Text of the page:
Effect of PPV on retinal vessel oxygen saturation

October 1, 2013

PPV has been a major advancement in the treatment of retinal diseases, however, little is known about its effect on oxygen metabolism in retinal vessels. In this article, Dr Sin reveals the results of his pilot study examining the effect of PPV on the oxygen saturations in retinal vessels.

The retina has a high demand for oxygen and starvation of this element in retinal vessels is considered to be an important factor in certain diseases, such as diabetic retinopathy and glaucoma.1 To examine the effect of PPV on oxygen saturation in retinal vessels a new tool, oximetry,2 was employed, explained Dr Martin Šín (Department of Ophthalmology, University Hospital Olomouc, The Czech Republic) when discussing the initial reasoning behind his recent pilot study.3 "Our head of department, Professor J. Rehak, has been researching retinal vein occlusion for many years. In 2011, he bought an automatic retinal oximetry (Oxymap, Reykjavik, Iceland) device allowing us to investigate the oxygen saturation in retinal vessels," he said.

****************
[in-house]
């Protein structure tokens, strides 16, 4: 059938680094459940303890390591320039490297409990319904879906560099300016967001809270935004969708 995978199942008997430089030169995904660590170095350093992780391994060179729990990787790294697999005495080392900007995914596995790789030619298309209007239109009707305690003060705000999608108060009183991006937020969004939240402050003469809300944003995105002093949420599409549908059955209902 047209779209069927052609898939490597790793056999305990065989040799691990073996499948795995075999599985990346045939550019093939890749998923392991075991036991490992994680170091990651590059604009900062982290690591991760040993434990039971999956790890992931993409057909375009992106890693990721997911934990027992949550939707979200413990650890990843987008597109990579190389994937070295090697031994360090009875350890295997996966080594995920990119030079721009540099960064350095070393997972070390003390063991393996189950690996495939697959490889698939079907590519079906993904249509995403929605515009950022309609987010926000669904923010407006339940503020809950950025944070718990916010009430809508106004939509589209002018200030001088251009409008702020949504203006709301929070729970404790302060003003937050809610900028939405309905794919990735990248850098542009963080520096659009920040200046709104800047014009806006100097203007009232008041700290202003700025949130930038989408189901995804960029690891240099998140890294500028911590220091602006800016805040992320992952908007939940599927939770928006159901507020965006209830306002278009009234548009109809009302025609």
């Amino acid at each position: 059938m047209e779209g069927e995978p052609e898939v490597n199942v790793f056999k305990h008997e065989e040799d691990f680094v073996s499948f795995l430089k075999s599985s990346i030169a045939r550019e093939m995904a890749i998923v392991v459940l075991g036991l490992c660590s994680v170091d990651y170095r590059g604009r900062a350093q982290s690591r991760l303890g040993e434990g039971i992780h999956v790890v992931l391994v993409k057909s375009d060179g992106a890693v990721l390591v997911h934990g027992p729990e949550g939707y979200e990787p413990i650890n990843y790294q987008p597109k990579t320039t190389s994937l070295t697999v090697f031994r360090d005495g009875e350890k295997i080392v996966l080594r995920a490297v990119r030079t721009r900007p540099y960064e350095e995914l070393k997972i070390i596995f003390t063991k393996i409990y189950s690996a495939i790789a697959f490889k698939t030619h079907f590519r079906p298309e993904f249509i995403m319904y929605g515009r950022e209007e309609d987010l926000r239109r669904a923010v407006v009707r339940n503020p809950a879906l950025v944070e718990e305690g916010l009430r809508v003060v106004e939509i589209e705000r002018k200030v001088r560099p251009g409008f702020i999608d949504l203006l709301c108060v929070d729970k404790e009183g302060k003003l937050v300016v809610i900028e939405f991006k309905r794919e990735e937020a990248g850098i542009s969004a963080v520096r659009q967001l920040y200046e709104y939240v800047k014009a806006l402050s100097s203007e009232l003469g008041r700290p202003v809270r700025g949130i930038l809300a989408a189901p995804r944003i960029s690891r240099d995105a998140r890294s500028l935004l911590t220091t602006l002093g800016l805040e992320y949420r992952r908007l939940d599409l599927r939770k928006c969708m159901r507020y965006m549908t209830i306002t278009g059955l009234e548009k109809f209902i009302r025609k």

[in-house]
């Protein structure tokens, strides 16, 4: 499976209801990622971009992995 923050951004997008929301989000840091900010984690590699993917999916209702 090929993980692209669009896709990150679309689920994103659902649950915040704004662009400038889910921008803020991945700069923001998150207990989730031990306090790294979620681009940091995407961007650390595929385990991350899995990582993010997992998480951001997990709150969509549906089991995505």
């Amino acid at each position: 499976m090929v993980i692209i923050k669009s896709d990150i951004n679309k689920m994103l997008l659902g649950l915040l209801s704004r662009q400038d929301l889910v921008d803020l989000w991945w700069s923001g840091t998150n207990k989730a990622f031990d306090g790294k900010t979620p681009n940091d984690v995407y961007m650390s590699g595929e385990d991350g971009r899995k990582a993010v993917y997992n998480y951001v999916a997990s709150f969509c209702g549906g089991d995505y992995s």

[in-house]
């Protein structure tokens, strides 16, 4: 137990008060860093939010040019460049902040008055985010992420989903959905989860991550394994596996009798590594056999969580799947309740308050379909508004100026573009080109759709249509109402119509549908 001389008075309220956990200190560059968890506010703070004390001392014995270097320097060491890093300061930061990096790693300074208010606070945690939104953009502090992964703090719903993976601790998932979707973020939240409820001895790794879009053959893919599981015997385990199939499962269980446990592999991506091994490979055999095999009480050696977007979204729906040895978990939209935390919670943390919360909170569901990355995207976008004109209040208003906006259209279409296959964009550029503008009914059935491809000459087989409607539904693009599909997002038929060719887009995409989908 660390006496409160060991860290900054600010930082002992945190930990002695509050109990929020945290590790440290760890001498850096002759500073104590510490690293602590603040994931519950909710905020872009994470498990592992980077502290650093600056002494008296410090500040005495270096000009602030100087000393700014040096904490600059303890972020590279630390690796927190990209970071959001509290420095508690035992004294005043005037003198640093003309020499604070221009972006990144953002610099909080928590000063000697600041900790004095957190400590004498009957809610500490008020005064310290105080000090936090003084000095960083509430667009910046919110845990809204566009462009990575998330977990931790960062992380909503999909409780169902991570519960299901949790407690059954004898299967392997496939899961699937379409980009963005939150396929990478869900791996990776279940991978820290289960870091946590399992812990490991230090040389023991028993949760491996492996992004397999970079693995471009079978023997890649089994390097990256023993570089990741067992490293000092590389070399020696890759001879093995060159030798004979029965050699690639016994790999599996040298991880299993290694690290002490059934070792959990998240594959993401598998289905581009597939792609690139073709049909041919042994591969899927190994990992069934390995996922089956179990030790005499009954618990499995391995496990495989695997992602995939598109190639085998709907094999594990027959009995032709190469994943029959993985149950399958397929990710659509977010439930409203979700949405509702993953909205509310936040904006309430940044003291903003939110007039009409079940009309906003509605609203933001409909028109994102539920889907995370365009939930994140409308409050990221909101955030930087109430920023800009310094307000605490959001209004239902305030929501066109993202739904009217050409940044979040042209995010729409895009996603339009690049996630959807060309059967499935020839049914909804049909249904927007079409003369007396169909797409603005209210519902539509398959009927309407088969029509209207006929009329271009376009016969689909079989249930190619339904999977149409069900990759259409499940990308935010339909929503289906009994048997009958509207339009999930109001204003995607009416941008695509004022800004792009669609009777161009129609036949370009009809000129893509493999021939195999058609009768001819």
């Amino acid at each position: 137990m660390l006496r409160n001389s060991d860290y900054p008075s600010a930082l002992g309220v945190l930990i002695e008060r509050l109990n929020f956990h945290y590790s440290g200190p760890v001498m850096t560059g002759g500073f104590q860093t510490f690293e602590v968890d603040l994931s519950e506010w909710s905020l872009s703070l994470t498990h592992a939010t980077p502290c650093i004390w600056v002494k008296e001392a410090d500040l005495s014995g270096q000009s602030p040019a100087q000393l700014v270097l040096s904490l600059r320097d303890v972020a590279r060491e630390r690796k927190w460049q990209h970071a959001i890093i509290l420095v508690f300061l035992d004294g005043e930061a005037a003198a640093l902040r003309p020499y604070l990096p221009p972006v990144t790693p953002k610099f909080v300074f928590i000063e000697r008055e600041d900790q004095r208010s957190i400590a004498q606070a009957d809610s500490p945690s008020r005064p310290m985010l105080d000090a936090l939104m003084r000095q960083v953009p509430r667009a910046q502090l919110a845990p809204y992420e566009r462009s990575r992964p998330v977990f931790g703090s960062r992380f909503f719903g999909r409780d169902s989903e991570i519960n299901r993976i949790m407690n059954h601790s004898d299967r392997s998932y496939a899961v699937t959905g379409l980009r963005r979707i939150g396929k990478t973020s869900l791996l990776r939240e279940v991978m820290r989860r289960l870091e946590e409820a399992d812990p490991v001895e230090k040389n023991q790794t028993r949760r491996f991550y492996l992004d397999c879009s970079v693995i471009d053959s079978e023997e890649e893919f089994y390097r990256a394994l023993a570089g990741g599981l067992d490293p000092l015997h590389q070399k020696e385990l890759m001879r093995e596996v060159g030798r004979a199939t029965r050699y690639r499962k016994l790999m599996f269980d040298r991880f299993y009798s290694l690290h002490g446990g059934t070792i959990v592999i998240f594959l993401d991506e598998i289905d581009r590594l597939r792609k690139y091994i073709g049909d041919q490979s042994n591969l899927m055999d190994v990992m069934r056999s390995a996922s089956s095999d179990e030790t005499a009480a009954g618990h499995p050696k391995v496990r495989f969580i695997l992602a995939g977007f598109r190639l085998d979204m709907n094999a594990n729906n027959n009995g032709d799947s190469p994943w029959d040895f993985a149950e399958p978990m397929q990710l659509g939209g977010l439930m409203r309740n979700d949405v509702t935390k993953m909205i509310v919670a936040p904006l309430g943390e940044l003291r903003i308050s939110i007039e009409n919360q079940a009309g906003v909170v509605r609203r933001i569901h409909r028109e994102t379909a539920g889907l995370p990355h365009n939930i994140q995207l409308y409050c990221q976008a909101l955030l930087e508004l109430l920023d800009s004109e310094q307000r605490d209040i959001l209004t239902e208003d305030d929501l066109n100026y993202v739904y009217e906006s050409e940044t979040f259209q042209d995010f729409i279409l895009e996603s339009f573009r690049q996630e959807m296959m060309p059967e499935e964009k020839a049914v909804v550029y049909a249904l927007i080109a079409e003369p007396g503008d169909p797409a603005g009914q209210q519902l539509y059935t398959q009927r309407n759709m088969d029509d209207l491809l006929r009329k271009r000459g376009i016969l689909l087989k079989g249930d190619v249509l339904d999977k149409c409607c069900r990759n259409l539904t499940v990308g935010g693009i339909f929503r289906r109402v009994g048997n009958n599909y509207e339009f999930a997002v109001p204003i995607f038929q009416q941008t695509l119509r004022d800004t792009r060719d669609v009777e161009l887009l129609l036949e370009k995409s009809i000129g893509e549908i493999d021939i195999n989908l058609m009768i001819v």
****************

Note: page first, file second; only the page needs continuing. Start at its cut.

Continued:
Investigating the influence of PPV

Oximetry was performed 24 hours before PPV and then ranging between 42 and 49 days after PPV, which was either 20G or sutureless 23G. Oxygen saturation levels were examined in both retinal arteries and veins and vessel segments of first or second degree were selected. These specific segments were analysed before and after PPV to determine whether there was any change or effect of the surgery on oxygen saturation. The comparison of this data was performed using two-tailed t-test.